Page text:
Biologic evidence refers to the research that occurs during ideal circumstances in a clinical setting. Such basic science research helps determine the efficacy of an intervention but is useless to a decisionmaker without a method of production and distribution.
The resources needed to execute a program must be technologically feasible and readily available.
For example, if a vaccine is available for a disease, you should determine the most efficient way to deliver that vaccine.
Correctly assessing the available technology in terms of efficacy, cost, and evidence of use can be valuable in helping a decisionmaker allocate resources.
Epidemiologic Effectiveness
Epidemiologic evidence informs decisionmakers regarding the effectiveness of an intervention or program on society. Effectiveness data is valuable to decisionmakers because of the manner in which it is obtained. It is obtained from a practical, as opposed to a hypothetical, setting that is applicable to the real world.
For example, how effective is the vaccine in preventing disease? How does the effectiveness of the vaccine differ across populations?
Political and Social Feasibility
Feasibility in the political and social arenas as well as other areas outside the scientific disciplines must be considered with the efficacy and effectiveness of an intervention.
All health policies involve political repercussions and social consequences. Determining whether the impact of those side effects is substantial enough to warrant implementation of the program is a decision that must be left to the policymaker.
For example, is society's best interest served by administering vaccine to populations at risk but who are more likely to experience side effects?
Crucial Questions
Along with the biological, technical, and social/political feasibility of an intervention or program, the decisionmaker might ask the following questions:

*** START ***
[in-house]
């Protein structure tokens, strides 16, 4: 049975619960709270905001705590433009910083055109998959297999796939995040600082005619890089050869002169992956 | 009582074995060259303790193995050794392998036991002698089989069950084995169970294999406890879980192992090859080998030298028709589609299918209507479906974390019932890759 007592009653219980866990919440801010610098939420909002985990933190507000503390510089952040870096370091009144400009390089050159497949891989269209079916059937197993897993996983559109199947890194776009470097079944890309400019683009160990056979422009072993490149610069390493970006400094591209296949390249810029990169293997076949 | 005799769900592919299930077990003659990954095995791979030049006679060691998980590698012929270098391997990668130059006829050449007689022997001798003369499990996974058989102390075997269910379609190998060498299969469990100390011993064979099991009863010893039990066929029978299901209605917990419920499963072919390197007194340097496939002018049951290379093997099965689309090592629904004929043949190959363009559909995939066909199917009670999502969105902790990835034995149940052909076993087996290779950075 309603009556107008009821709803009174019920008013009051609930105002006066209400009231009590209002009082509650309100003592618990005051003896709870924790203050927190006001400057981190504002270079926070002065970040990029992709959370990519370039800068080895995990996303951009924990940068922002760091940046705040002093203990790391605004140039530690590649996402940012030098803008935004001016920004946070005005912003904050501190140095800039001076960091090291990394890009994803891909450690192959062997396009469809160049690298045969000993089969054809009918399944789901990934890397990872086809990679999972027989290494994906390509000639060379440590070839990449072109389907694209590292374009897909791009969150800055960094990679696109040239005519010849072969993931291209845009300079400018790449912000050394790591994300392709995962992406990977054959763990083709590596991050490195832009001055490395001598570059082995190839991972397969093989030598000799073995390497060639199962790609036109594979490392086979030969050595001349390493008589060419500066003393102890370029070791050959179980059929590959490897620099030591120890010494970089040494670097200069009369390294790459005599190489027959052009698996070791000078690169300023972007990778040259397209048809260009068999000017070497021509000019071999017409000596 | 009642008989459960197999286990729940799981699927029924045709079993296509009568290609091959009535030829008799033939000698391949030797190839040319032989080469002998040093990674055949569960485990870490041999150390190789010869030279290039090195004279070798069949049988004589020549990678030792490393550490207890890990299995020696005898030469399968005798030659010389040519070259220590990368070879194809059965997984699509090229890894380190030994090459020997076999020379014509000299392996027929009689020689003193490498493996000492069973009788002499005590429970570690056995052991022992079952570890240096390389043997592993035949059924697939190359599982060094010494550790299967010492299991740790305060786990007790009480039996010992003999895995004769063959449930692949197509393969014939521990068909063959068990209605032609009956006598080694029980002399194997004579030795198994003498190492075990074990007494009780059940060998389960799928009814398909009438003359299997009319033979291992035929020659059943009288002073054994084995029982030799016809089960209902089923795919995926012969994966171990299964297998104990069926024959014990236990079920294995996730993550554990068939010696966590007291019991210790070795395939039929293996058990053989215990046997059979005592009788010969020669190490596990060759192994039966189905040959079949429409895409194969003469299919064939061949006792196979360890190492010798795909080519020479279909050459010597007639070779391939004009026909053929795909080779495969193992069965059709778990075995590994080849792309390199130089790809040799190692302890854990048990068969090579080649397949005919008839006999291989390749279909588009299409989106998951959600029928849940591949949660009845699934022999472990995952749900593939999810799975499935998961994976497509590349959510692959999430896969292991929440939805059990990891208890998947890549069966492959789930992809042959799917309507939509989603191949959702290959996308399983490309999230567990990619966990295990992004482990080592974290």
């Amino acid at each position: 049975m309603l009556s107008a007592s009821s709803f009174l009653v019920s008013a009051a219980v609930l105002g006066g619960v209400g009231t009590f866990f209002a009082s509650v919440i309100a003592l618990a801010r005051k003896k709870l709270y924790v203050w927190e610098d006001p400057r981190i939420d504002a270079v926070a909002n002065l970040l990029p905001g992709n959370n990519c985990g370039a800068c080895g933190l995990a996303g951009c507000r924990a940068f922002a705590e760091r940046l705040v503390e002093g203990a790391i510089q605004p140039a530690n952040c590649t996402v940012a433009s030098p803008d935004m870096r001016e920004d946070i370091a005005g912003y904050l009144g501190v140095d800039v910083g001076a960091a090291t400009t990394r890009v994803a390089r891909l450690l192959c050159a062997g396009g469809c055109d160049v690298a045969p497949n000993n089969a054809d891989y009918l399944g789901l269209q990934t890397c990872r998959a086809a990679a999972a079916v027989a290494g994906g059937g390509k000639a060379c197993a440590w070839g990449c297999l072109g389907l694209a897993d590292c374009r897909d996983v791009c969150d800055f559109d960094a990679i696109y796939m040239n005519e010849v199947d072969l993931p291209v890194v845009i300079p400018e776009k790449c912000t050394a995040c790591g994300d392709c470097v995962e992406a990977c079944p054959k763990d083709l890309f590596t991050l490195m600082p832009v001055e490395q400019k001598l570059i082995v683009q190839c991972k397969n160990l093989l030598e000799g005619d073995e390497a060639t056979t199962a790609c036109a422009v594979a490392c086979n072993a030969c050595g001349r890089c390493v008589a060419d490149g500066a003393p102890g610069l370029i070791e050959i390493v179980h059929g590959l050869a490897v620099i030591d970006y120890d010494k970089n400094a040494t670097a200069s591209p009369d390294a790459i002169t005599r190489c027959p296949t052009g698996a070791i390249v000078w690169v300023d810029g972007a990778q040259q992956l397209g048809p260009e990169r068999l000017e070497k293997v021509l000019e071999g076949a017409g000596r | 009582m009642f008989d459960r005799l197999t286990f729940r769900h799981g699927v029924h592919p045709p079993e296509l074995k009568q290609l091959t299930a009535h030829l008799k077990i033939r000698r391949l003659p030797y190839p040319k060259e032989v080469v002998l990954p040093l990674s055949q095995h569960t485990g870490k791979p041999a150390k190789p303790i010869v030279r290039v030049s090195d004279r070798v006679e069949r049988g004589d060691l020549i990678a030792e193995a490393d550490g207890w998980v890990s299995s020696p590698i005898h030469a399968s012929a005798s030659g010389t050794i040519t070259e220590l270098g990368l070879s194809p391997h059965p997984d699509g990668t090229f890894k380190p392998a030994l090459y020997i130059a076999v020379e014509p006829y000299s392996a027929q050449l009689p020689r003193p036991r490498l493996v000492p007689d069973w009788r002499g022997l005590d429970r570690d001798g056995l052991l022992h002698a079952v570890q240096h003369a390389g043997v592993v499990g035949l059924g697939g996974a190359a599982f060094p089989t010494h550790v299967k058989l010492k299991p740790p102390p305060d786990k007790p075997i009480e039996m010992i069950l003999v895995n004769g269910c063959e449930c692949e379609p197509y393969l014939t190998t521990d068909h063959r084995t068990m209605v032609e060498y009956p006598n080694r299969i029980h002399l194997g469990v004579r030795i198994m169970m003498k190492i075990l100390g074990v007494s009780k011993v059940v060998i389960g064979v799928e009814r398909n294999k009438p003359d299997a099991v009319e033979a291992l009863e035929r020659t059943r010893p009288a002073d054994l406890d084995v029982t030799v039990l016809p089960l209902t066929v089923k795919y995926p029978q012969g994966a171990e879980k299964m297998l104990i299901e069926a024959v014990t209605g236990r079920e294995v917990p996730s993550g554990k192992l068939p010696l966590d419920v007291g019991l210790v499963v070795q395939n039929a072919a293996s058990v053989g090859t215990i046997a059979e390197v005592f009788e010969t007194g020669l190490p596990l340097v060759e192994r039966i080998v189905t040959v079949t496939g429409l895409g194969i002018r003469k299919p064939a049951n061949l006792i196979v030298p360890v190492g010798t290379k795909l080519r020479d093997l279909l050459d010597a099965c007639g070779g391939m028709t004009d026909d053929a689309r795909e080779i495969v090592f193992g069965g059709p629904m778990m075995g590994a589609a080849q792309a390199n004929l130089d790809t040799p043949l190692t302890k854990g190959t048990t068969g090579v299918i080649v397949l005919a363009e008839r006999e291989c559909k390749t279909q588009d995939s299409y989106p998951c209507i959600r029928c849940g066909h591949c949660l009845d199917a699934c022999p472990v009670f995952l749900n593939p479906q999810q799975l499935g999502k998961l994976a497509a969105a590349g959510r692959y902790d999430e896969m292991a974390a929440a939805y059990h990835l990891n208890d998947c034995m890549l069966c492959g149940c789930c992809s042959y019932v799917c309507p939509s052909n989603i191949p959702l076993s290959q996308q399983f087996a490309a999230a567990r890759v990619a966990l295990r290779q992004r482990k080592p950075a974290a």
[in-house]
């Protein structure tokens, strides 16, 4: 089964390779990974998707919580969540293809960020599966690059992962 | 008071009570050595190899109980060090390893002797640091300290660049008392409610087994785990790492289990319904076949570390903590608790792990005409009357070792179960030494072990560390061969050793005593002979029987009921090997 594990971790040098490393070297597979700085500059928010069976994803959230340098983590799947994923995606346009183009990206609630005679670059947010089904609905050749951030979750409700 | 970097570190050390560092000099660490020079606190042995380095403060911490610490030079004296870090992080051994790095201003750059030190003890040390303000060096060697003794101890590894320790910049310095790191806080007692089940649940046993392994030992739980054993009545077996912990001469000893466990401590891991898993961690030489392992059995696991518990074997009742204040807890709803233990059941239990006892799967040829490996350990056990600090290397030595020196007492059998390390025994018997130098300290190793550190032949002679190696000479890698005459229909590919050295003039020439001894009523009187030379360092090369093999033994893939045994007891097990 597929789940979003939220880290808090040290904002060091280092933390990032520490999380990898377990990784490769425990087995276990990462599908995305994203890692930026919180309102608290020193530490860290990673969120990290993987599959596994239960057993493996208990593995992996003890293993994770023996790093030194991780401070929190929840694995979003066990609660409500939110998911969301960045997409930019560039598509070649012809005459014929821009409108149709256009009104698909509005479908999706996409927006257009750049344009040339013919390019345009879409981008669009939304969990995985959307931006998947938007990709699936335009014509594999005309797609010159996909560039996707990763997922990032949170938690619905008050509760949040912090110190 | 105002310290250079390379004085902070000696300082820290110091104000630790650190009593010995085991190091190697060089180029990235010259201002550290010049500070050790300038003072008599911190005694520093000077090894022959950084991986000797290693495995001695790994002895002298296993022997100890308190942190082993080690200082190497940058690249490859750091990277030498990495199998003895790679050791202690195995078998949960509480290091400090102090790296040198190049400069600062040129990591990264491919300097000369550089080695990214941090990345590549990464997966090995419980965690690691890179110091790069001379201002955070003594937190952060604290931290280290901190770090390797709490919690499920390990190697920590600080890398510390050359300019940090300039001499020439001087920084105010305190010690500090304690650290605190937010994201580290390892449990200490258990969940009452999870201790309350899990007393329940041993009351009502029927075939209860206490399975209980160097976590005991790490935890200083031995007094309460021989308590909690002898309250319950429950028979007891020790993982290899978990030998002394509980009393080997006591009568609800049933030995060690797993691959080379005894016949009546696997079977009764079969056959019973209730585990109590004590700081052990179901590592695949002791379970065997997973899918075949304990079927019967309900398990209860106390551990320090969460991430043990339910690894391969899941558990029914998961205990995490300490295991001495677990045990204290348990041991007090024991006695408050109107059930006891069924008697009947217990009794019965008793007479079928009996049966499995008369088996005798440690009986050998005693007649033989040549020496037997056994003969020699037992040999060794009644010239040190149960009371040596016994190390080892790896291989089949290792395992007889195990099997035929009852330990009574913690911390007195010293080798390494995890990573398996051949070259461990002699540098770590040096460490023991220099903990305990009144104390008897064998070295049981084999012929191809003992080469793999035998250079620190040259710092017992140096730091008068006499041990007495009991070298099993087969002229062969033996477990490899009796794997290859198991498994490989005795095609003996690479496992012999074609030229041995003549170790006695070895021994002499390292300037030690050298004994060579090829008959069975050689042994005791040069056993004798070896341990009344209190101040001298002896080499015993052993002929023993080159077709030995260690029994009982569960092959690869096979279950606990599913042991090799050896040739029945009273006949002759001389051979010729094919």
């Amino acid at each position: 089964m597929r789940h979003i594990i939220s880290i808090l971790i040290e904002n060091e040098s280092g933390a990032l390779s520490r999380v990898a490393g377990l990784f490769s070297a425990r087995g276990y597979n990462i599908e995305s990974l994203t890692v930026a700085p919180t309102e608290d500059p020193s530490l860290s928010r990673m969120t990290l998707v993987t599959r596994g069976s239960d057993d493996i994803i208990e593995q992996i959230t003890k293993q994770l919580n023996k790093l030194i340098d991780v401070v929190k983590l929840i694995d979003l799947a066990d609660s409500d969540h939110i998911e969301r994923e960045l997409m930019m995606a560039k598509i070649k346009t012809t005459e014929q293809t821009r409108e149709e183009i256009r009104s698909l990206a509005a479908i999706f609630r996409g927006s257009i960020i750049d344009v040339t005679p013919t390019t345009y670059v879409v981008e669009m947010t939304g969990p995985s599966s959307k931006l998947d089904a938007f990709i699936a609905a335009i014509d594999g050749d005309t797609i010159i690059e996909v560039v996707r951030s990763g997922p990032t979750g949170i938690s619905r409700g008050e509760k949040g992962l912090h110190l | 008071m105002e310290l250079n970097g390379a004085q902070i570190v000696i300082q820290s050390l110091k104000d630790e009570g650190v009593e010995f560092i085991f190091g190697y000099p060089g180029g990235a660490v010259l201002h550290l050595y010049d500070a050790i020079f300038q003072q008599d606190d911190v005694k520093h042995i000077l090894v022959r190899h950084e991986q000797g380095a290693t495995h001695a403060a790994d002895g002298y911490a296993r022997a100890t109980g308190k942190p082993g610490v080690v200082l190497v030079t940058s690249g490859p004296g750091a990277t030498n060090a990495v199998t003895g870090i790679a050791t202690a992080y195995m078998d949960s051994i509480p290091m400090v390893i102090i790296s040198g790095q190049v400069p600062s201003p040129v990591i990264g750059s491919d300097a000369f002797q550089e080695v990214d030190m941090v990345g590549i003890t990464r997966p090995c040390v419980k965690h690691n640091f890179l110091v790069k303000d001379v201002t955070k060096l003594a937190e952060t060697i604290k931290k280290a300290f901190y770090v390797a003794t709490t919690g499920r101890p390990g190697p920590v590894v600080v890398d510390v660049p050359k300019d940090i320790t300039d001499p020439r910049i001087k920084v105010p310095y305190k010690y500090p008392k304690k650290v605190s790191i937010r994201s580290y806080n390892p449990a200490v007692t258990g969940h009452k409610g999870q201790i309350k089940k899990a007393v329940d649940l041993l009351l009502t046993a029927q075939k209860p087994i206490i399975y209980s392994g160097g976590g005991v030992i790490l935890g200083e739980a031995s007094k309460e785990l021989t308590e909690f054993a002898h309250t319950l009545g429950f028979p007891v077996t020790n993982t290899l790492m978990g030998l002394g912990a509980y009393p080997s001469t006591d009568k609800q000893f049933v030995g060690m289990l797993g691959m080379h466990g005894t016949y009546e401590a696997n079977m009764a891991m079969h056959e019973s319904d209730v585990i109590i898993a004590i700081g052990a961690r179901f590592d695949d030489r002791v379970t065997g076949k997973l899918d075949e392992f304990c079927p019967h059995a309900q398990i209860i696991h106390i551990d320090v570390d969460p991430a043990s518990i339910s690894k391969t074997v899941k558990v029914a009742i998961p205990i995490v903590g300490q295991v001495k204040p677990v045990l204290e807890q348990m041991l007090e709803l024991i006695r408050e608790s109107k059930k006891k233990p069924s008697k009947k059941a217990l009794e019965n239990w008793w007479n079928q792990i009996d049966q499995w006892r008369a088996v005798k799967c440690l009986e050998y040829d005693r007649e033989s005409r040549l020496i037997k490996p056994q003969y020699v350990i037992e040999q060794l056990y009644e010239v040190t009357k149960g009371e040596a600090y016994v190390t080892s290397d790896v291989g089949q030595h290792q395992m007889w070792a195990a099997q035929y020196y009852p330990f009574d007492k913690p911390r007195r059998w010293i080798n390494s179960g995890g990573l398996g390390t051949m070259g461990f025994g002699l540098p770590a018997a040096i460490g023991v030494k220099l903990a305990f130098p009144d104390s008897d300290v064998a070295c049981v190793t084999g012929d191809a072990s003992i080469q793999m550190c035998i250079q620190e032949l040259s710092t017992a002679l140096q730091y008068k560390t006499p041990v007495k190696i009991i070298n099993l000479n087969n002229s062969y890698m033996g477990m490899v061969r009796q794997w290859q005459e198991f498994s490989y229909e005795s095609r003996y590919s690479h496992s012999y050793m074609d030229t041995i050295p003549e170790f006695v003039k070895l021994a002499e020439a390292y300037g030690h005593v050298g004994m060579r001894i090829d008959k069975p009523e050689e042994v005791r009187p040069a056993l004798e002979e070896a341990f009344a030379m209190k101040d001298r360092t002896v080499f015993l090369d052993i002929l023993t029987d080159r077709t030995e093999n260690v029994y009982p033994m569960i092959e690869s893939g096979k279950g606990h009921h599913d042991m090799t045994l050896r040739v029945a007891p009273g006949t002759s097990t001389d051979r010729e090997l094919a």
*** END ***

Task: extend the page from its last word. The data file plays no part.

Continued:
Is the Program Affordable?
How much does the program or intervention cost and is this cost acceptable within limited resources?
Which Costs and Outcomes Are Attributable to the Program?
The program is cost effective if the health outcomes outweigh the costs. The program could result in a net benefit if benefits exceed costs.
How Does the Program Compare with Other Programs?
When costs and outcomes of the program are weighed against those of other programs, does this program make better use of scarce resources?
An economic evaluation can assist a decisionmaker in answering these questions.
A Benefits Versus Costs Example
Consider a vaccination program implemented by an employer to vaccinate employees — healthy working adults — against influenza. An economic study documents that
  • the total cost of vaccinating one person is $16.69, and
  • benefits gained by each person vaccinated total $30.35.
If the employer has sufficient health-care funds to fund the program, should the employer do it?
Because the benefits outweigh the costs, the employer might consider investing in the program if it compares favorably to other programs.
What Forms of Economic Evaluation Can We Use?
These four forms of economic evaluation are used predominately in public health:
  • Cost Analysis
    Cost analysis deals with costs alone, sometimes subtracting the cost-of-illness.Cost analysis (CA) is a form of economic evaluation that involves the systematic collection, categorization, and analysis of the net costs of a program.